public void HandleClientAdded(object data)
            Clients.Add(new Client() { Fullname = data.ToString() });

Whenever the message, "ClientAdded" is broadcasted, this method would fire along with the message's payload. That is a very asynchronous way to do it but what about doing it synchronously? Well, the Messenger class has a method called WaitForMessage which blocks until a message matching the message string is received. It can also time out after a certain time limit. Once you're ready to receive messages, your other VM (View Models) can push them back. Using Messenger.PushMessage, you can broadcast a message and its data to all view models.


I don't know about you but when I write applications, I would like to have them translatable from the start. Especially when I started using MVVM. The standard .resx method was not for me. I can go through the story of how I did what I did but I'll save that for another time. Long story short, I use .INI files for localizing.
; Provide locale information to the Crystal localization manager.
Name = English
EnglishName = English
IetfLanguageTag = en-US
; Define key/value pairs that represent text used in an application.
FirstNameHeader = First Name
LastNameHeader = Last Name
IDHeader = ID
CustomerTabHeader = Customers
AddCustomerToolTip = Add a new customer to the customer list.
CancelAddCustomerToolTip = Cancel this operation and close this dialog.
AcceptAddCustomerToolTip = Accept the entered information and close this dialog.

Crystal has a class called the LocalizationManager which is in charge of localizing your applications. Use its ProbeDirectory function to read your .ini files. If you do it early enough, you're application will have the correct (localized) text without 'changing' in front of the user. You can also call its SwitchLocale method as well. The manager has a function called GetLocalizedValue, which as you guessed, gets the correct value for the current Culture from your .ini files.

Another neat thing is the CrystalLocalizedValueMarkupExtension which calls GetLocalizedValue for you so you do not have to go to into code and code your text. As an added bonus, if the locale is switched (using the SwitchLocale function), all text using the markup extension will automatically update to the new localized value.


Another neat feature, which I give credit to Sacha for this idea, is services. They allow you define things such as message boxes, custom file dialogs, errog loggers seperate from your viewmodels. Again, you do not need a direct reference to them. You simply call it like so:
//Taken from Hanasu 2
ServiceManager.Resolve<IMessageBoxService>().ShowMessage("Connection Error", "Unable to stream from station:" + Environment.NewLine + ex.Message);

The above code finds the implementation of IMessageBoxService in Hanasu via MEF (manual reflection coming later) and uses it to show a message. My MessageBox service is defined like this:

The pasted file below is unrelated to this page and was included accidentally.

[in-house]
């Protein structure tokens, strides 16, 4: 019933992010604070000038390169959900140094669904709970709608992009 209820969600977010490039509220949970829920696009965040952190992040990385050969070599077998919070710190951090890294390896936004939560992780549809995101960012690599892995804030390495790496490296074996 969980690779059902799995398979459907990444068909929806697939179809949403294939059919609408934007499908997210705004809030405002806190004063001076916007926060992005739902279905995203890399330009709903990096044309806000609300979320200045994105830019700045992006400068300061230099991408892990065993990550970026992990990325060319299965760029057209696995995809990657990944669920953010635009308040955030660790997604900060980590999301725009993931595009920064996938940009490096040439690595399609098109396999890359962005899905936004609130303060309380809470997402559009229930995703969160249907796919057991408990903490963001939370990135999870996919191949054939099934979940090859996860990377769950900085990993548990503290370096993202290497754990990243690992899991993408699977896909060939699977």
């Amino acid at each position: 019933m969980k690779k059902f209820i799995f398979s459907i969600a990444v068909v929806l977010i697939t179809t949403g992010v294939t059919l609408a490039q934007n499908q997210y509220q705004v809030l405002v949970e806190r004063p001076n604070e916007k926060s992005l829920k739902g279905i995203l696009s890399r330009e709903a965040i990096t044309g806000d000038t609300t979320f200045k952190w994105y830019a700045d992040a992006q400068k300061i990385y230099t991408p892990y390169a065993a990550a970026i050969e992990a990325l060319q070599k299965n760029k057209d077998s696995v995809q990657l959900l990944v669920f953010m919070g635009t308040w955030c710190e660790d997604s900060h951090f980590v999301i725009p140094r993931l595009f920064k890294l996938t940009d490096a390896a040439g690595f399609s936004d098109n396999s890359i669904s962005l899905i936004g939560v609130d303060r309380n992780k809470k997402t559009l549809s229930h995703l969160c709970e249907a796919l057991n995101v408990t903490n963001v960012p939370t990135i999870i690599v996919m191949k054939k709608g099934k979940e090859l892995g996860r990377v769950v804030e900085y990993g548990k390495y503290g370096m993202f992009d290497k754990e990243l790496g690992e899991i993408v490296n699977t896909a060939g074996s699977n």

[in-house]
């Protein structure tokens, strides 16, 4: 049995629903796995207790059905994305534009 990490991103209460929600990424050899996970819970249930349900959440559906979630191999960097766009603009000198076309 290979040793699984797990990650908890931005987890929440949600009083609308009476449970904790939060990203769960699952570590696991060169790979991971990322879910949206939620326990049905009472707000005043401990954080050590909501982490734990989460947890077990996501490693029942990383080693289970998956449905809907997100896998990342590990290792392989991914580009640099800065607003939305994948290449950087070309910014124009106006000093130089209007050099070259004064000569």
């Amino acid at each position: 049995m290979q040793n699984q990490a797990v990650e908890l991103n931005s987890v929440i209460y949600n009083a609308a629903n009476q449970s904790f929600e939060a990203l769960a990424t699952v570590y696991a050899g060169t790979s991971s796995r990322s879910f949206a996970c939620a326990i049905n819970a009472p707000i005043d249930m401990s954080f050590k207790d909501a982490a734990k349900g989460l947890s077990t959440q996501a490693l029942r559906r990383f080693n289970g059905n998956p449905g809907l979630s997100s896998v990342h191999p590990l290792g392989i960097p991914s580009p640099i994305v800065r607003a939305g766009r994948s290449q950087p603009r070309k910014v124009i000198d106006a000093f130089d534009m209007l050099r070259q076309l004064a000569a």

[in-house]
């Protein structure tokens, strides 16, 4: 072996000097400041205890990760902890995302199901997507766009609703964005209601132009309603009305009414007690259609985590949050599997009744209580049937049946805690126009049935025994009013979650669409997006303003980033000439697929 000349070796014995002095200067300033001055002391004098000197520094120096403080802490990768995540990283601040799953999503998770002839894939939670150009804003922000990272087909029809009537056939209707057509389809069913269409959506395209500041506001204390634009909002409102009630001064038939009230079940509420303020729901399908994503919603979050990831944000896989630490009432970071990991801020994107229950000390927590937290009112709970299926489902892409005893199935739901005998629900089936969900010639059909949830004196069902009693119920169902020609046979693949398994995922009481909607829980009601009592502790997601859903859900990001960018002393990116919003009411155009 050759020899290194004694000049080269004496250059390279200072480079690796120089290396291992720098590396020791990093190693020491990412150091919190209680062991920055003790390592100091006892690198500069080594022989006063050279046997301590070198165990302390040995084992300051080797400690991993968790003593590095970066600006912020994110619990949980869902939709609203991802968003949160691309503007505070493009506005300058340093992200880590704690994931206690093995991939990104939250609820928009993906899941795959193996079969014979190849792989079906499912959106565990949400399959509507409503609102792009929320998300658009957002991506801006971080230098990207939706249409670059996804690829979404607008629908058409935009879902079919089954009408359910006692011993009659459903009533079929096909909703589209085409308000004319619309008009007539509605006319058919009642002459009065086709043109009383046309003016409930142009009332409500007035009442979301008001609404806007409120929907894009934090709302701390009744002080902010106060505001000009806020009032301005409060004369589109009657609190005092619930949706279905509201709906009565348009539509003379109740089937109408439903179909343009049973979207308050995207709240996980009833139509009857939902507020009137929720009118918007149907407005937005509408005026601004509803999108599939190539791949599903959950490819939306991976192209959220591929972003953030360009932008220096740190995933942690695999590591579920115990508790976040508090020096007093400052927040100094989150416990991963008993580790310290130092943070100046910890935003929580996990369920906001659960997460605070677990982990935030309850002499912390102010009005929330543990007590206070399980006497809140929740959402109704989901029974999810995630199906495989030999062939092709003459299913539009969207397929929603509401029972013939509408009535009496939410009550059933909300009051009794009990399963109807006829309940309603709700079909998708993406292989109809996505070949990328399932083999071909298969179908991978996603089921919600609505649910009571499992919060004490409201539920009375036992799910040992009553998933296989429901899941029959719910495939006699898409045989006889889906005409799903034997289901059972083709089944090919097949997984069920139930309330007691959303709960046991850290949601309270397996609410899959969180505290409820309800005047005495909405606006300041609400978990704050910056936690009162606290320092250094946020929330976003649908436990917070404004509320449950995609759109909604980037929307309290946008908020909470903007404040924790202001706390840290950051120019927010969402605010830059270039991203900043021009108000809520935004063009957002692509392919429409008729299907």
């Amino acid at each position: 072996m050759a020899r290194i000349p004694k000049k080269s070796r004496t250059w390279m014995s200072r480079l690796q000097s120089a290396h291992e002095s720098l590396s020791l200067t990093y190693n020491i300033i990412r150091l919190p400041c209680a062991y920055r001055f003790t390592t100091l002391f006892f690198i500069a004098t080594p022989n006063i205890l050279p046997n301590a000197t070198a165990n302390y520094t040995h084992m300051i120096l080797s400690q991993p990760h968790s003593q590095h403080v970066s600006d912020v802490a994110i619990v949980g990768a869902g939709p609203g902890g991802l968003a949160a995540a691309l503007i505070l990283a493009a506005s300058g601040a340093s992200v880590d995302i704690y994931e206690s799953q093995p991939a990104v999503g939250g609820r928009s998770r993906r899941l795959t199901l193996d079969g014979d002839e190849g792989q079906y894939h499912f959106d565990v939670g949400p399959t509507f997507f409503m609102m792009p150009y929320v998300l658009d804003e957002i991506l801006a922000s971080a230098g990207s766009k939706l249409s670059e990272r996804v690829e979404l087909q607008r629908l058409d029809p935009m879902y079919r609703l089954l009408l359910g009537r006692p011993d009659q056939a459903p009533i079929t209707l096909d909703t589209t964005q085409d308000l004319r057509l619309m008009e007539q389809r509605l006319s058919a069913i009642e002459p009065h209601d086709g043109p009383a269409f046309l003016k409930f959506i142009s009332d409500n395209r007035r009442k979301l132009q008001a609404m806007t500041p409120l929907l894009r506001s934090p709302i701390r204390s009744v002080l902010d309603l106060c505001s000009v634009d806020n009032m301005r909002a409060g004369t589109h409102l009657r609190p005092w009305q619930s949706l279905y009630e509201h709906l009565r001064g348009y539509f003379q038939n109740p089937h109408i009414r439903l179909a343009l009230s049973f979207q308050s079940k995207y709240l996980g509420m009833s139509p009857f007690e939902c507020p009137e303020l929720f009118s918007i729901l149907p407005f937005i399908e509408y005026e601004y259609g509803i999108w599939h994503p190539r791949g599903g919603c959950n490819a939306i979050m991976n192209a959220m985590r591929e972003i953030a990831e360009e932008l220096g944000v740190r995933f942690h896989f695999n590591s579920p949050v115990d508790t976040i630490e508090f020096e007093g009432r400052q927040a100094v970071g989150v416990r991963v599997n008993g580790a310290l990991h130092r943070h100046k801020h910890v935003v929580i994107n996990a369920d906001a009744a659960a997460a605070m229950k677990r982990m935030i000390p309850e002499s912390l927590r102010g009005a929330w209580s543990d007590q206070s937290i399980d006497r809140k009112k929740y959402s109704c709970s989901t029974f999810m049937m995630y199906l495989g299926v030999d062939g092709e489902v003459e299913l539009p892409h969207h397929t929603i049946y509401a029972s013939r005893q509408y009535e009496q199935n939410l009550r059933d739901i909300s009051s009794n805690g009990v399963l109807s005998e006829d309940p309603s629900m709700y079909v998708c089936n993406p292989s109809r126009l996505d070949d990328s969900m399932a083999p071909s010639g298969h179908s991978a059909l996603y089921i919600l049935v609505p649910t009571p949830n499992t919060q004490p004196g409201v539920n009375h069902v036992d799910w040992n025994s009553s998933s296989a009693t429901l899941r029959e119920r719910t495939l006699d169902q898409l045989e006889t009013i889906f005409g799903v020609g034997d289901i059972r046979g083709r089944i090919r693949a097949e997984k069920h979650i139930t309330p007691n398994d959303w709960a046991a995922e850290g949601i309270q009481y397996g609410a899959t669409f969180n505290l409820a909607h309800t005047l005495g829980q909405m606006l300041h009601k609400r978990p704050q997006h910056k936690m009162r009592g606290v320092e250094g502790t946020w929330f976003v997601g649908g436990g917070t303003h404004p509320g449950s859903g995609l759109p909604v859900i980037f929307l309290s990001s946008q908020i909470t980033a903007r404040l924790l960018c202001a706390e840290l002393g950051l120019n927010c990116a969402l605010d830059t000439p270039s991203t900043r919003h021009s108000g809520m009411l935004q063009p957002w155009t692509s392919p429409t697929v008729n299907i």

namespace Hanasu.Services
    public class HanasuMessageBoxService: IMessageBoxService
        public void ShowMessage(string title = "Title", string message = "Message")
            MessageBoxWindow mbw = new MessageBoxWindow(title, message, System.Windows.MessageBoxButton.OK);
            mbw.Owner = Application.Current.MainWindow;

        public bool? ShowOkayCancelMessage(string title, string message)
            throw new NotImplementedException();


Early on, I wanted to implement something similar to Rx and ReactiveUI. Crystal came pretty close to the general idea. I defined something called Tasks which is not finished but they work similar to Rx and are pretty close to my 'Carbon' idea from a while ago. I'll speak more on this later.

Crystal has some other useful features. For example, how do you close a window from a view model? Easy. Use the ViewModelOperations class. It has a handle method which finds the current window by reference using the current view model. You can optionally define a dialog result as well.

Another thing is the IsMainWindow attached property which Crystal defines. Basically, it automatically sets the said window as the Application.Current.MainWindow. This is useful for making dialog boxes (as shown above).

Lastly, I have ported a decent chunk of Crystal to WP7 (relatively easy to get it to Desktop Silverlight) for use in a possible future project.


I have created a library that serves as a framework for my future applications and I wanted to share it with everyone. It has features for validation, localization, MVVM and more!

You can find the source here with binaries coming soon. Also, for a sneak peak of Hanasu 2 which uses Crystal heavily.

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This post has been edited by Amrykid: 30 August 2012 - 10:11 PM